Is Bread Really Bad For You? by Joy Roxborough

Chances are, you are one of the many people who have found it necessary to cut back on the consumption of bread due to concerns including weight gain, bloating, gluten intolerance, flatulence and constipation. Or perhaps you have been forced to eliminate bread totally, due to more serious digestive disorders, such as coeliac disease. Yes, bread, that wonderful commodity that has nourished nations for centuries, going back as far as biblical times, and that still appears on many of our comfort food and movie night menus – who doesn’t love an indulgent hamburger, a succulent pizza or a three-tier peanut butter and jam sandwich? – has been getting a bad rap and is increasingly being crossed off many a grocery list.

But is bread really bad for you? And, if it is responsible for so many of our health issues, why hasn’t it disappeared altogether from mainstream human diet? Surely our ancestors, who were so astute about food and survival, would have relegated bread to the backwaters of history, and our food celebrations today would include something other than rolls with soup or toast for breakfast. Luckily for them, our ancestors did not eat bread as we commonly know it today. In fact, what we commonly eat as bread today is anything but real bread.

The main difference between bread of antiquity and modern bread lies in the fermentation process used. Whereas our ancestors allowed bread to ferment (rise) for several hours before baking, the advent of commercial yeast has drastically shortened this process, in order to produce more loaves in less time. The result is that a typical commercially produced loaf today is devoid of the benefits associated with proper fermentation. This means that the nutrients naturally present in the flour remain locked in and unavailable for absorption into the body, in much the same way as the life-giving properties in a dried seed remain dormant until that seed is exposed to favourable conditions.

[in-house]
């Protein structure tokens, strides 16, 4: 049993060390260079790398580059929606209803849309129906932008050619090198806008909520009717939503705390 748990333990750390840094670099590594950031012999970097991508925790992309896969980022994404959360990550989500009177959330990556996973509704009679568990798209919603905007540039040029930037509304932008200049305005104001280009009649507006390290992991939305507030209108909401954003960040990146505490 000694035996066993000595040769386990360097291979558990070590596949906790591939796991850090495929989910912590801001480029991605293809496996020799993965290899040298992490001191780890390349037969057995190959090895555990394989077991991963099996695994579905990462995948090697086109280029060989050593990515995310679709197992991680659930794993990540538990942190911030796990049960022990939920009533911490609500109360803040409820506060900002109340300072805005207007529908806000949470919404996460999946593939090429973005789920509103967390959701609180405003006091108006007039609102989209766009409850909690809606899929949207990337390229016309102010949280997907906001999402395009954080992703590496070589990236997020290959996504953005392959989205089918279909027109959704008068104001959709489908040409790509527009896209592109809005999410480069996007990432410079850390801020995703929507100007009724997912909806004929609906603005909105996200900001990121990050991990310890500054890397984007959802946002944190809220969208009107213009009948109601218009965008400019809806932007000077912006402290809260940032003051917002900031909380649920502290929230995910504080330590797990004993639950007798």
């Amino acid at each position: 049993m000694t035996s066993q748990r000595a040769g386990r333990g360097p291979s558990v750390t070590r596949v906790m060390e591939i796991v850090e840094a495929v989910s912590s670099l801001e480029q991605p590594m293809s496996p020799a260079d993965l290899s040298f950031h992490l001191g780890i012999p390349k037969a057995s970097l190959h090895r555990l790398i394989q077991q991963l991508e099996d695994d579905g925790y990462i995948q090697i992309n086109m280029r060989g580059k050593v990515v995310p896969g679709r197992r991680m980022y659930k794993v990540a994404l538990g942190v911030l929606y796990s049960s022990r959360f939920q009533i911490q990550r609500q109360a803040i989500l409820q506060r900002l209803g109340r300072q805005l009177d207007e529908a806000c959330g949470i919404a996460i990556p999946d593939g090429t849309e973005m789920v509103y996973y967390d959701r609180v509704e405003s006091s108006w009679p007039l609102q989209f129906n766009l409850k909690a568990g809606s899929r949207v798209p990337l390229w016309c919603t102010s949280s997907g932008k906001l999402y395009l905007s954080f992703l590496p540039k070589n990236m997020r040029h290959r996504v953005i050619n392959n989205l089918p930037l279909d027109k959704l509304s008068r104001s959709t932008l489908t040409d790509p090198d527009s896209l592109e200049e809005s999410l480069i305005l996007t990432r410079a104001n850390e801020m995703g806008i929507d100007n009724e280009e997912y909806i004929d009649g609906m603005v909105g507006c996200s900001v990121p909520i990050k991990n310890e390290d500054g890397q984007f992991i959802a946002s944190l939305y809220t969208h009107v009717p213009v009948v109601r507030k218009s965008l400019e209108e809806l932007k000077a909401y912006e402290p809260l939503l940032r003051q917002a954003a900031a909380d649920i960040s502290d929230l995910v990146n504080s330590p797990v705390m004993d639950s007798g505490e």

Moreover, since the wheat proteins (including gluten) have not been given enough time to get broken down during a lengthy fermentation cycle, those proteins are introduced into the body in a hard-to-digest form; this is what often triggers the bloating and other undesirable symptoms that many people are familiar with.

Inadequately fermented flour is also known to block the absorption of minerals from other foods within the body, and can actually leach some minerals, such as calcium, from the bones. The science behind this is semi-intuitive: it is linked to the reasons that we soak dried beans before cooking. Soaking beans not only softens them, but also reduces the level of phytic acid present in the beans, and benefits our consumption of beans in the same way that proper fermentation benefits bread. A good starting place for more in-depth information on this topic is the Weston A Price Foundation (westonaprice.org); search for the article, ‘Living with Phytic Acid’.

Thankfully, the bread industry in the UK – and worldwide, in fact – is gradually returning to the age-old practice of lengthy fermentation in bread preparation. So onto the bread stage we are witnessing a rise in the appearance of sourdough loaves in all shapes, sizes and varieties.

Sourdough is basically a mixture of flour and water that is allowed to ferment at room temperature over several days. During this process, naturally occurring yeasts and beneficial bacteria in the flour reproduce many times over, and it is this mixture that is used in place of commercial yeast to cause the bread to rise. The yeasts produce carbon dioxide, which traps air and creates the rise, and the bacteria add flavour, as well as chemical reactions that make the bread more nutritious and easier to digest.

People are beginning to enjoy bread again – without the nasty side effects that came into play with the advent of commercially yeasted loaves. And, although it is not recommended that people diagnosed with coeliac disease should go out and tuck into sourdough bread, there have been studies that indicate that some coeliacs can eat proper sourdough bread without any ill effects.

The sourdough revolution is not without its drawbacks, as is always the case when profit is involved. Smaller scale artisan bakers, dedicated to their craft, will provide you with authentic sourdough bread: adequately fermented and using primarily organic ingredients, without the use of artificial dough improvers and other additives. Larger supermarket chains, recognising the rising interest in sourdough, are putting out what some in artisan bread circles refer to as ‘pseudo-sourdough’, ie. bread with sourdough powder added, but certainly lacking the finer details inherent in proper, authentic sourdough bread.

If a person samples a pseudo-sourdough loaf as their first introduction to sourdough, they will almost certainly be put off for life, as I almost was. And, whereas sourdough may in fact call for an acquired taste, a real sourdough loaf is far superior in quality, taste, texture and nutritional profile to anything that has been produced in the quick, profit-first fashion that drives such a large part of our society today.

Sourdough Simply Satisfies: Sour Flour Jamaica is a small artisan bakery, specialising in the production of sourdough bread. To find out about having a bread delivery in your area, contact Sour Flour Jamaica at Venue 28, 28 Beckenham Road, Beckenham, BR3 4LS. Tel: 07448 531 949.

 

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